Skip to main content

Rules of Murder

Rules of Murder is a 1930s murder mystery, and the first in the Drew Farthering Mystery series, by Julianna Deering.

Drew Farthering returns home to his English countryside estate of Farthering Place just in time for one of his mother Constance’s weekend bashes.

And his room is occupied by one of the guests.

But ever the stylish gentlemen, he removes the unwanted visitor from his room promptly and at the prodding of his kind stepfather and estranged mother, joins the party.

Things take a turn, however, when a body is found.

A lover of mysteries on the page, Drew finds it a bit more difficult in real life – but enlists the help of his best friend Nick, son of the butler, and as-intelligent-as-she-is-beautiful Madeline, the visiting American niece of his stepfather.

Together they try to piece together the clues to what could have happened on his otherwise peaceful grounds and realize that murder is no game…

I am a huge fan of Agatha Christie. I adore her murder mysteries, which are so intricately crafted and feature such excellent sleuths/detectives! I have nowhere near read them all, but I hope to someday.

Rules of Murder
sounded like it was nostalgic to those novels, and there’s even a blurb on the front cover (a cover I quite like, actually) that specifically stated that ardent fans of Agatha Christie would be satisfied in this book.

I’m sure that’s true… of some.

Personally, I wouldn’t go that far.

Rules of Murder had a feisty start with just enough detail to let my imagination go to work on Farthering Place. It had a fun, large estate feel. Quickly the tone was enjoyable and light, but sometimes lacking in weight.

My issues were based a lot in the romance aspect – it really did little for me. And the spiritual aspects, involving Drew’s doubts about God, felt out of place and forced. I don’t know why so often Christian fiction has to so often have that plotline – I would be happy with the characters simply being Christians without being hit over the head with their affected reawakening. Just didn’t seem to fit in to this book at all.

I was also very concerned that I had the “big twist” pinpointed from very early on. Then I thought that my suspicions were confirmed. To be fair, though, there ended up being a lot more to the whodunit, and many more twists that I had no guesses on.

Despite some clunky moments, I felt that Rules of Murder was a good, if not great, mystery novel.

For me however, Agatha Christie this was not.

*I received a copy of Rules of Murder from the Bethany House Book Reviewers program. Their generosity in no way influenced, nor sought to influence, my opinion of the novel.

Comments

wallpapers http://hotywallpaper.blogspot.com

Popular posts from this blog

Real Live Boyfriends

Real Live Boyfriends is a YA contemporary novel by E. Lockhart, and the fourth novel in the Ruby Oliver quartet.

Here we are on the last day of “Ruby Oliver Week” and if you aren’t already reading these books – well, why not?

But I’m more than sure most of you are – and hopefully you’re all caught up, and therefore not at risk of being spoiled by my review of Real Live Boyfriends. You’ve been warned!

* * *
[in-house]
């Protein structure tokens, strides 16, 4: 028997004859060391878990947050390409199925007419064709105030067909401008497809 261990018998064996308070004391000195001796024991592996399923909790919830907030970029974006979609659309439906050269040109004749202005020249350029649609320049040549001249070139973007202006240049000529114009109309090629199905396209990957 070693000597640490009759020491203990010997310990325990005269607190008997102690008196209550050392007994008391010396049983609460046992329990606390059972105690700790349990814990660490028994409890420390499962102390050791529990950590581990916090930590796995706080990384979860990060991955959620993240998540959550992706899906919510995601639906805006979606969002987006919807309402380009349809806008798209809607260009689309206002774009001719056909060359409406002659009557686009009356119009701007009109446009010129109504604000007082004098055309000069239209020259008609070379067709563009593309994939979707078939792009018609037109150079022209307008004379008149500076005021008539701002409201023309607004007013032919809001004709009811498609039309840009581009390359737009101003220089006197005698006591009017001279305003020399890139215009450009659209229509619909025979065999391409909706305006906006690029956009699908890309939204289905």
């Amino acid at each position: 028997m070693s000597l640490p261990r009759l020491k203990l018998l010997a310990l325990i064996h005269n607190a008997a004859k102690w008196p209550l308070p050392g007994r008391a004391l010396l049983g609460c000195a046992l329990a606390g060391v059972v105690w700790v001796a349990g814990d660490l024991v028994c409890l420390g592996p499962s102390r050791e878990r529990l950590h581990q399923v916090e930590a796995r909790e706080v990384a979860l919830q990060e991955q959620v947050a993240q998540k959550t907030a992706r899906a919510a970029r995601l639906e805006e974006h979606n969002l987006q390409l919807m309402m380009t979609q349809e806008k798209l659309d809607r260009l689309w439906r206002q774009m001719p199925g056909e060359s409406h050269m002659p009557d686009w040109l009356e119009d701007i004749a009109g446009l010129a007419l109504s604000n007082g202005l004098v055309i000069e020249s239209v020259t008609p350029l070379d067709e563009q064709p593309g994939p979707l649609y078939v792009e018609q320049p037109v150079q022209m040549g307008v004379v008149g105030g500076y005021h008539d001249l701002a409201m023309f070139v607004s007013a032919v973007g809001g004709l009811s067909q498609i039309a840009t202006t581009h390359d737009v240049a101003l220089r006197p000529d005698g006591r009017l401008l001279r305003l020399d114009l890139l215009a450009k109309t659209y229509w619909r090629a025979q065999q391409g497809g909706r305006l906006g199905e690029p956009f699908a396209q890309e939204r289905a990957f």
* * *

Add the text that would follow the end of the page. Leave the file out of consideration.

Ruby Oliver is beginning her senior year of high school with a real live boyfriend: Noel.

At least she thought she was.

After having spent the rest of junior year and the beginning of summer being fully in love (okay, they never actually said the word, but the vibes were strongly in that direction), Ruby is now confused.

Again.

When Noel went to visit his brother in New York for a while, almost every day they talked on the phone and exchanged funny emails. She never once felt insecure.

Until all of a sudden – communication stopped. Ruby would call and he wouldn’t answer. She’d leave a voice mai…

Interview with Joanna Philbin!

Today we have an extra special guest! Joanna Philbin, author of The Daughters series, is here to tell us about the fourth and (*sniff*) final book in the series - The Daughters Join the Party - as well as answer some other questions!

Welcome to the Bibliophile Support Group, Joanna! We're happy to have you!

So, for anybody who hasn't read the first three books in The Daughters series (read my reviews here: The Daughters, The Daughters Break the Rules, The Daughters Take the Stage) can you give everybody a general idea of what they're about?

Lizzie, Carina, and Hudson are best friends who are normal fourteen year-old girls in almost every way. Except for one: each girl has a parent who is incredibly famous. And her parent’s fame complicates her life in a big way. Lizzie’s mom is a supermodel, but Lizzie isn’t what most people would call “beautiful” – in fact, she’s what most people might call “unusual-looking.” How do you deal with having a supermodel mother when you don’t …

#YAStandsFor Daily Social Challenge... Day 5!

In my final day of participating in the I Read YA Week celebration (you can keep partying, it goes on through Monday!), I found myself presented with a new challenge of: Create a graphic showcasing an inspirational YA quote.

I'm not super tech savvy and I've never created a graphic before. But with just a little Google searching and a download of an app, I was able to create this:


Thanks for joining me this week! I hope you all enjoyed it! Please follow or subscribe for notifications of new posts and reviews upcoming on the Bibliophile Support Group!

#YAStandsFor
@IReadYA